Successful flight for aircraft carrying Leicesters pioneering NO2 scanner

Our University has successfully carried out the flight of an aircraft equipped with pioneering space technology to measure air pollution, in particular nitrogen dioxide (NO2), in the environment.

The team, from our Department of Physics and Astronomy, flew the instrument for approximately 90 minutes on a hired aircraft from Stoughton airfield in Leicester on Wednesday 7 February 2018.

The major survey was carried out over Peterborough and Cambridgeshire with some data collected over Leicester.

The aircraft was equipped with the CompAQS imaging spectrometer, a cutting-edge instrument developed by our University and partners which is able to create detailed images of air pollution. In space it would produce images with seven times the spatial resolution of existing space missions such as the EU European Space Agency Sentinel 5 Precursor mission.

The instrument is part of a major initiative to improve the UK’s technological leadership in space instrumentation for Earth Observation, developing technologies to a higher level and supporting the Government’s Research and Industrial Strategy.

CompAQS monitors visible light and measures how much light is lost at specific wavelengths absorbed by NO2.

Using this information, researchers can reconstruct the distribution of the gas and produce data on how polluted parts of the landscape are, including motorway junctions, airports, car parks and urban environments. This is valuable data for urban planners and legislators to mitigate the impact of pollution on health and life chances.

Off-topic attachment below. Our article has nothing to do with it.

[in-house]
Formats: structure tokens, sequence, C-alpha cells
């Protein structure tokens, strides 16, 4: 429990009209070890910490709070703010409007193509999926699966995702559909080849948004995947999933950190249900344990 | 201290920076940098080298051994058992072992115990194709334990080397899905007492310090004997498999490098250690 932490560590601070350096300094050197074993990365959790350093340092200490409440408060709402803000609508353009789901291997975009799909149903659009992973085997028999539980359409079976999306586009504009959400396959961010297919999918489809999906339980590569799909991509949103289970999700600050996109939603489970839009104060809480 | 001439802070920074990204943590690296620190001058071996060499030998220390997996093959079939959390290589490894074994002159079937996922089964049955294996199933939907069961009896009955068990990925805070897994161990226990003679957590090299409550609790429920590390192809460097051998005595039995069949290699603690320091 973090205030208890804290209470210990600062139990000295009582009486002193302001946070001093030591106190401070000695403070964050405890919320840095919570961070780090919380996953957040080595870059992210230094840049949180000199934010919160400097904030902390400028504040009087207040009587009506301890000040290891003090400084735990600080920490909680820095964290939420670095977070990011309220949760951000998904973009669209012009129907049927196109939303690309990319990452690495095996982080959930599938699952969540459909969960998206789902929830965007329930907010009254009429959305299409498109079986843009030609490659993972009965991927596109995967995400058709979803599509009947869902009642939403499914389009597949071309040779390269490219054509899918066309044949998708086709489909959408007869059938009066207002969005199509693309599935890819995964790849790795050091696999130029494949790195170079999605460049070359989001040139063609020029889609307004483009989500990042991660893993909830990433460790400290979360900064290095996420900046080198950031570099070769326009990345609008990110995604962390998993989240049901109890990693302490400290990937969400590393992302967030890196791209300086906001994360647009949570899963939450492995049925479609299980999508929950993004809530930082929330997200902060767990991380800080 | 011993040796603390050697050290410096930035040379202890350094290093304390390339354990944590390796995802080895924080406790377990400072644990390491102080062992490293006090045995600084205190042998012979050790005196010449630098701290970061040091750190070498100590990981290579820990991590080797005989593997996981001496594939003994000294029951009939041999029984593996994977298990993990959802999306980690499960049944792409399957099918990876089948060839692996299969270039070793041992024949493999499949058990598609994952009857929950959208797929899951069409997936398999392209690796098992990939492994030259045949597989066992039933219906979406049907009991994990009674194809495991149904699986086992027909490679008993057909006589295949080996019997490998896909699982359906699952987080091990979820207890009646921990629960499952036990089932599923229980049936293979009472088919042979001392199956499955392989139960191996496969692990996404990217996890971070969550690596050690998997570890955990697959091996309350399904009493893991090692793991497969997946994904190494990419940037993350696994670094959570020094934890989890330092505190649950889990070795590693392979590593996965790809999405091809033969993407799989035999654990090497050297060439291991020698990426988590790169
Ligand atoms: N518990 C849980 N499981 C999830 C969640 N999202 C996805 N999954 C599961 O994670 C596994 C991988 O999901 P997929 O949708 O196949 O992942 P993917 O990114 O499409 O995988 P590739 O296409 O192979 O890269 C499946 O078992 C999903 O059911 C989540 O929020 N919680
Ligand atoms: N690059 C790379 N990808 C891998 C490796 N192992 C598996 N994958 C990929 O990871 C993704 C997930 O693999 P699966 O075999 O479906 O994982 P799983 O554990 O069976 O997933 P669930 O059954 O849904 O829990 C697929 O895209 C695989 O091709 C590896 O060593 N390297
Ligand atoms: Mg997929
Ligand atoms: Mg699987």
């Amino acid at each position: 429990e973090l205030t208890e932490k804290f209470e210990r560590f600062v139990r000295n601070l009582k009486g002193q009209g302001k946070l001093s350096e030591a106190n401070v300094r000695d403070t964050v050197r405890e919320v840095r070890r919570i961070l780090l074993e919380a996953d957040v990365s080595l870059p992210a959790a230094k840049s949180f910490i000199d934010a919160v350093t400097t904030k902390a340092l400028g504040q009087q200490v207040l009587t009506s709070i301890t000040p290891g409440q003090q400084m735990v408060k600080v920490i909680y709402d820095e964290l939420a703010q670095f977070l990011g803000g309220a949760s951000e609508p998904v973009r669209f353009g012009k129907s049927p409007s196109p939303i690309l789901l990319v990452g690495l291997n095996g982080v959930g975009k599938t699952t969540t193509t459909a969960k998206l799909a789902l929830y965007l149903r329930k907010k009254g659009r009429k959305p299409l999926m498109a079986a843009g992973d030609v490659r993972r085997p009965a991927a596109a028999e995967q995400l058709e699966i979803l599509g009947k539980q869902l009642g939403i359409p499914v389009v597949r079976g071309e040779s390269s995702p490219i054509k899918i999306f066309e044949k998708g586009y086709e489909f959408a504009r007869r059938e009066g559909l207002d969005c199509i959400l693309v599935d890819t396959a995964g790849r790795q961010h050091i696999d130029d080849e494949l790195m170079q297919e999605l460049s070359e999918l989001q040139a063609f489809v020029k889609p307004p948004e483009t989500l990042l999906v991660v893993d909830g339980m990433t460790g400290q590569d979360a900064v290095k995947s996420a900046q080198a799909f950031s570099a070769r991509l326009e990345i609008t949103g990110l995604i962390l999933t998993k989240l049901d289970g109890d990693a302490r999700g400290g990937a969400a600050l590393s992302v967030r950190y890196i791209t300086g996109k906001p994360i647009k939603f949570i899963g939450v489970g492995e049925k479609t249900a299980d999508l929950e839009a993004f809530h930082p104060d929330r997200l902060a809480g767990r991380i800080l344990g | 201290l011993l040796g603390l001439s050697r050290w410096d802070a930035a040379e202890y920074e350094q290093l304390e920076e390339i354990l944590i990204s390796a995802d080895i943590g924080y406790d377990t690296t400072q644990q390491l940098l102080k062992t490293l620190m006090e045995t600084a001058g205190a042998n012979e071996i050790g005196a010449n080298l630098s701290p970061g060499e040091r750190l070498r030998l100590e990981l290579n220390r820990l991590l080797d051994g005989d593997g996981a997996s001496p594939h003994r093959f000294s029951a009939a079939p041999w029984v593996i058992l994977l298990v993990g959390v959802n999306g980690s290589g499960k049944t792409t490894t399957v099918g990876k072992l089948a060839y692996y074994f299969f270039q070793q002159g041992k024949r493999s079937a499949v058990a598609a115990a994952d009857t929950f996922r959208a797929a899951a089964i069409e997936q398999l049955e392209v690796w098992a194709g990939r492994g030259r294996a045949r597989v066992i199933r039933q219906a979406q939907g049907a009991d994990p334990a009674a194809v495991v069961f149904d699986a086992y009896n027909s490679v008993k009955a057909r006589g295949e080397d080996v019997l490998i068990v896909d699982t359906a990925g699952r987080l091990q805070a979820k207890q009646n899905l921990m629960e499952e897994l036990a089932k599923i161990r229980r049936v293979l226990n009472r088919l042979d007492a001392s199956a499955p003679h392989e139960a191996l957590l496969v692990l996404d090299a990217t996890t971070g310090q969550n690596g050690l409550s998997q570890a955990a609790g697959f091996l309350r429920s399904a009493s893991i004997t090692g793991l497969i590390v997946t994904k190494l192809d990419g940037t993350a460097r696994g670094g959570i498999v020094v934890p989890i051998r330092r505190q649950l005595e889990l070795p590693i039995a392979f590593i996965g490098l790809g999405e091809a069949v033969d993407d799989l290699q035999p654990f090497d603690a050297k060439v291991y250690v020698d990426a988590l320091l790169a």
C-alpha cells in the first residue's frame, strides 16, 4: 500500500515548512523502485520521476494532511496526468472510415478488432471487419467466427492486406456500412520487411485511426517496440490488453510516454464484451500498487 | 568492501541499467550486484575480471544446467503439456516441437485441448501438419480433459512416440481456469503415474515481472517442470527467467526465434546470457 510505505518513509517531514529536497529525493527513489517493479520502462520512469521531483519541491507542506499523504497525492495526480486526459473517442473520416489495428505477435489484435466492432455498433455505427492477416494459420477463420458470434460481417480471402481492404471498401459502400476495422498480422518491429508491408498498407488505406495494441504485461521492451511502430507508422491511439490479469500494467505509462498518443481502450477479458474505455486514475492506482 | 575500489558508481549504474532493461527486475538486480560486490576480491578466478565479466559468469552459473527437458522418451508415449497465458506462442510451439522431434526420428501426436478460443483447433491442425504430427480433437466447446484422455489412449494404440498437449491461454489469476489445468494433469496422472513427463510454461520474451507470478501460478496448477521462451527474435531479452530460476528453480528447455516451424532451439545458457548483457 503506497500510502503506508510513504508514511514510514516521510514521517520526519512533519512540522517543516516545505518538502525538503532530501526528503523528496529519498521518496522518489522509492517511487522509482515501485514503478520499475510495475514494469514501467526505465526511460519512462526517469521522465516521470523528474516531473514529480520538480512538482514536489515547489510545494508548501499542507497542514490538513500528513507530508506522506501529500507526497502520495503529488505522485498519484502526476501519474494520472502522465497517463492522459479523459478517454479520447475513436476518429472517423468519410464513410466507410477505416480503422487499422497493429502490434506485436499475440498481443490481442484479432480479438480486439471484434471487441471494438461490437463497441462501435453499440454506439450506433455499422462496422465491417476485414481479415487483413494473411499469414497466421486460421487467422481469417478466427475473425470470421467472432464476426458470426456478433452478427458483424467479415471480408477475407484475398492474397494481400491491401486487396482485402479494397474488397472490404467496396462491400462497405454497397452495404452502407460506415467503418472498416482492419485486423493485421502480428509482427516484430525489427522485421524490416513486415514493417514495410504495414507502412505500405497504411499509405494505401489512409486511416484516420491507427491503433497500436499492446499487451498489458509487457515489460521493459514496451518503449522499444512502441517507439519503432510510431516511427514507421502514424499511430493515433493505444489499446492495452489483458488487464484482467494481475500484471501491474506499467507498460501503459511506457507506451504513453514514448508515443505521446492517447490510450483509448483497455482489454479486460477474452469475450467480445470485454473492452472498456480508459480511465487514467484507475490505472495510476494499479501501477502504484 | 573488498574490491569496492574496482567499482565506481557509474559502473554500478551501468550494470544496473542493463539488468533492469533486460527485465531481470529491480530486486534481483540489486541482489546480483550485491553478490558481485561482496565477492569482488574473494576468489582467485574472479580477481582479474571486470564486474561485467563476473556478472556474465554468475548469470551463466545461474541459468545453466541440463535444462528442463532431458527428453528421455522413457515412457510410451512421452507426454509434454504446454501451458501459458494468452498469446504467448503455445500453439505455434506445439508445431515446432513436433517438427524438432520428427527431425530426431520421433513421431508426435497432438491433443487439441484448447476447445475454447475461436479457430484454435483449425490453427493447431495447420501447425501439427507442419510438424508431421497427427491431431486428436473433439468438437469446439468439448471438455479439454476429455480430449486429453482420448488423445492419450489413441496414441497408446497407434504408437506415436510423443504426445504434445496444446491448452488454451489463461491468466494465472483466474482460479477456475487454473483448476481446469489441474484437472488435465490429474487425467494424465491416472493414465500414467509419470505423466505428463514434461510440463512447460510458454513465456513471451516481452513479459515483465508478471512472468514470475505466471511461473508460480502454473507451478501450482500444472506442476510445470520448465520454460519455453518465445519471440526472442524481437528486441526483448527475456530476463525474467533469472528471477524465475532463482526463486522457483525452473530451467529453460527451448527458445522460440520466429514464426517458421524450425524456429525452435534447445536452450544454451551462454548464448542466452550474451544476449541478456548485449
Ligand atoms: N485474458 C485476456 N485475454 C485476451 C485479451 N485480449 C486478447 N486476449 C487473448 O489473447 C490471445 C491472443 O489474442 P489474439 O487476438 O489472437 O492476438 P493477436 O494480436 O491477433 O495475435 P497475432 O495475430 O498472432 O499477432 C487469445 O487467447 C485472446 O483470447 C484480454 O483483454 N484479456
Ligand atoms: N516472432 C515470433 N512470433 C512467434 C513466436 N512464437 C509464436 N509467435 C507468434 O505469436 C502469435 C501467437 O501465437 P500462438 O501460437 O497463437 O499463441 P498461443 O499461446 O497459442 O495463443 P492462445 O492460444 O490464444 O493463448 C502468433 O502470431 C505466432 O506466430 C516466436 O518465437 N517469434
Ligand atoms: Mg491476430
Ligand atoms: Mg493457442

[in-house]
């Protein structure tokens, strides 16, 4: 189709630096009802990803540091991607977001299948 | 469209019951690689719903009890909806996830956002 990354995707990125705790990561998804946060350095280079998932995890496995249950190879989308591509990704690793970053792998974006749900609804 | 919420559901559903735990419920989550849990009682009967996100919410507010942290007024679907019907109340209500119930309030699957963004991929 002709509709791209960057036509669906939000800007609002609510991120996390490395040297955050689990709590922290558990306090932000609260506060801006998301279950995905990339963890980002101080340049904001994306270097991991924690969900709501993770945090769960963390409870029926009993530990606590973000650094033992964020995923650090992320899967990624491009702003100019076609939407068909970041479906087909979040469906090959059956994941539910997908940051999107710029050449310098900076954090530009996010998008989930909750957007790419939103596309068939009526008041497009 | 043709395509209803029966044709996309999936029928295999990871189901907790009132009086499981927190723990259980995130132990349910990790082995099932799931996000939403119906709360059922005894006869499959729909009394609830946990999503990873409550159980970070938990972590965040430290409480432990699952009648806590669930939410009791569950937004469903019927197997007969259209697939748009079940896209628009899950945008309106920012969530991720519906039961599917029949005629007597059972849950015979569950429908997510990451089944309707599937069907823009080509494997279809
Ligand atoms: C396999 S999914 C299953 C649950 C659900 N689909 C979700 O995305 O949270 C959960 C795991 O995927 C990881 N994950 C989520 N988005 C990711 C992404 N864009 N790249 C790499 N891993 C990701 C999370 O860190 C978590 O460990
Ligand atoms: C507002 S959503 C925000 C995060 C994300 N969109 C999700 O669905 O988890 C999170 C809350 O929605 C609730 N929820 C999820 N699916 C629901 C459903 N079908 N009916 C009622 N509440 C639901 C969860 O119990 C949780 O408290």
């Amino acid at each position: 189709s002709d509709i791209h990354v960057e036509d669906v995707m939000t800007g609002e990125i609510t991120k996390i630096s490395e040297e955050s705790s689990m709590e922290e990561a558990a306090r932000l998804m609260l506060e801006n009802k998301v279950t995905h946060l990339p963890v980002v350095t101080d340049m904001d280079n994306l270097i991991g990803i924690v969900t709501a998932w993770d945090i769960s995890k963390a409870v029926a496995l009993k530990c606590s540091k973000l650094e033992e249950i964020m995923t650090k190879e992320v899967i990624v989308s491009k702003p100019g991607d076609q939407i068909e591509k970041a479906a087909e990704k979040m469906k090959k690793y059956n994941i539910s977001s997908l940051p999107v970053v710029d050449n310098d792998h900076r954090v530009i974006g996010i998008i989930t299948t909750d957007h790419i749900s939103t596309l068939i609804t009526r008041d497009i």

Jordan White, the CompAQS Instrument Scientist from the University of Leicester who operated the instrument during the aircraft flight, said: “CompAQS has been an exciting and rewarding project to be involved in. From design to build to test to airborne demo; a large group of engineers and scientists all had their part to play in the great progress that has been made in providing a solution to high resolution mapping of urban air pollution.”

Professor Mark Sims, who leads the instrument upgrade programme, said: “This flight is the culmination of 3 years design, build and test by the team. It is great to see CompAQS working and functioning as expected.”

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